Hacking Macro Bellows




Introduction: Hacking Macro Bellows

How to take some junk macro bellows and modify them to work for your dSLR, point and shoot, and digital video recorder.

Cost: 5-10 usd

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Step 1: Gathering the Junk

there are 3 parts which are needed to hack some old bellows and make them into something you can use on your dSLR of choice, point and shoot, or to make video of small things.

Those are the old bellows (preferibly 35mm, brand doesnt matter as long as they are light tight), a body cap for your dSLR (skip this part if this is for a point and shoot) and some way to mount the lens.

Also needed is some 5 min epoxy, a file, a knife/drill, electric tape.

In this case i bought a titan body cap (to fit a nikon ai mount) and i used the cheepo lens cover that came with the kit lens. My bellows were given to me as a set of junk cameras and are Miranda Focabell s. Whatever that means. No camera came with is, so its junk. If you can not find bellows in your basement or local pawn shops, check ebay. Remember, any crappy bellows will work.

Step 2: Round Peg Into Square Hole

Once the parts are gathered, you have to trash the lens cap and body cap. The clear plastic piece gets the middle cut out to the edges, same with the body cap. Note: I didnt remove the treads that lock the body cap to my camera. Most important. Also take time to note how the bayonet mount of the body cap attaches, so when this is finally assembled your bellows fit on right (i messed up on this part as you'll see later)

cost up to this point, 5$ for the titan body cap from hunts photo and video.

Step 3: Epoxy!

now is the most difficult part. all you have to do is epoxy the body cap to the back of the bellows, and the lens cap to the front of the bellows. I double checked to make sure that i could still mount the lens with the macro bellows rail in the way. No problem!

The only way i could let my 5 min epoxy set was setting the bellows on end. This was proped up by the disused kit lens.

Step 4: Light Proofing

The clear plastic lens mount will cause ghosting and all sorts of problems. I covered it with a single layer of electric tape (For a photo student, i have no idea why i dont own gaffers tape).

At this point, it is important to check for other light leaks, cover the lens cap end with black paper and look thru the body cap side. Any points of light must be delt with.

This is the bellows mounted on my dSLR. Notice it isnt level... my own fault.

Step 5: Using the Beast

Note: No autofocus, No automatic apature, no ttl metering.

This is in the relm of guess and check.

The lens is a 50mm nikkor. I recomend this lens for any nikon dSLR. Best quality for the lowest price. Anyways, for focusing it has to be set to f1.8 (or f2.8) then stoped down to get the DOF you need. Using a 'g' series lens which is without an apature ring means you will be stoped down to the highest apature all the time making focusing a really big problem. go buy the 50mm. I havnt got this to work with my 24mm nikkor nor have i tried with the kit lens (18-55) or my telephoto (55-250). I dont care to try. My information of bellows is that a normal lens (50mm ish) or wide angle will be the best bet.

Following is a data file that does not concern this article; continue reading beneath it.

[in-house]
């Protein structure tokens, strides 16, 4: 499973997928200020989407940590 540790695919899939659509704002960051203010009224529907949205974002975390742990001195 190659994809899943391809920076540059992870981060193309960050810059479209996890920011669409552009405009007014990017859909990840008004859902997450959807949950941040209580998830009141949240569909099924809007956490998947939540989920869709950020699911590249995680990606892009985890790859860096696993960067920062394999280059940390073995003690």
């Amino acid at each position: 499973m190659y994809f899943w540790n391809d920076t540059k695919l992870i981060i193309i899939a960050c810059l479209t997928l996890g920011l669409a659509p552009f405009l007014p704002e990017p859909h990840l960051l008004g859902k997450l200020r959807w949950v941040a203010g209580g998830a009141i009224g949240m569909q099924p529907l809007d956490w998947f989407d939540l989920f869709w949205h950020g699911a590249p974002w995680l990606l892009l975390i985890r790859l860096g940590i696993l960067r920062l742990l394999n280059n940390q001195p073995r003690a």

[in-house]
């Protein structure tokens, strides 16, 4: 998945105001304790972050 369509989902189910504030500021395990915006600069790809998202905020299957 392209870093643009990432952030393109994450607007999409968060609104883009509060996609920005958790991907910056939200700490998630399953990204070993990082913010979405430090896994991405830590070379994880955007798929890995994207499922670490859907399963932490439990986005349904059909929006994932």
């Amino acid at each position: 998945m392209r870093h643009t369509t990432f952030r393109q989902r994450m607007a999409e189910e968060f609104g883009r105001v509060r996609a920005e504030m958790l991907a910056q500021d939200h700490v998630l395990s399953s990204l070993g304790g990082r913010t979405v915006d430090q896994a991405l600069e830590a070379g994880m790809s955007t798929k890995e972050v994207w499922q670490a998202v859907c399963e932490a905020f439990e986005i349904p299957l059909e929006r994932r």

SO i mount the lens on my camera, point it at somthing then move the bellows in and out. untill it looks in focus. I set a shutterspeed in ""Manual mode (m)"" on my camera because any auto mode will not work at all, as the camera belives there is no lens mounted. I shoot a pic.

I adjust focus according to the lcd screen on the back of my d50 and take another stab at exposure. When i have a properly exposed well focused macro image, i will then trade shutter speed for apature until i get the depth of field i want.

This is a 100% crop. Notice the fine detail. The edges are a little softer, but this is macro photography and that is expected.

Step 6: Video Camera or Point and Shoot

set the camera or video camera to manual focus, focus as close as possible then point the video camera or point and shoot into the macro bellows. Use the cameras zoom untill the frame is filled with the circle of light projected by the mounted lens.

Use the focusing nob of the macro bellows untill the subject is in sharp focus. I made a video of my gf's eyeball moving about, but it isnt of the quality im willing to show here. But i am very confident that this can be done well.

The fabric is reproduced wayyyyyyy more than 1 to 1. With the nekkid eye I cant see individual threads.

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    9 Discussions


    9 years ago on Step 6

    Ghetto-rigged extension tube! I like it!


    11 years ago on Introduction

    YIPPPPEEE A D50!!! LONG LIVE THE D50! (discontinued as of now..) More over, I do have a pic that's so fricking ressembling to the top one! Only, made with a reversed 50mm nikkor 1.8. BUY THIS. You ought to. D90 now..


    11 years ago on Introduction

    I did this a while back with a minolta MD/MC bellows and used an EOS t-mount so I can use it on my canon slrs sooooooooo awesome


    11 years ago on Step 5

    If your lens doesn't have manual aperture adjustment, you can set your desired aperture on the camera, and then press the depth of field preview button, and while holding it down, remove the lens. Your aperture will stay at what you set it as when you remove the lens.


    Reply 11 years ago on Step 5

    a little clunky, but so are the bellows. Thanks for the tip!


    12 years ago on Introduction

    I just got a minolta xg-a today and if I find some I will try this


    Reply 12 years ago on Introduction

    best of luck! I need to visit home depot so i can design a bellows that doesnt need extra parts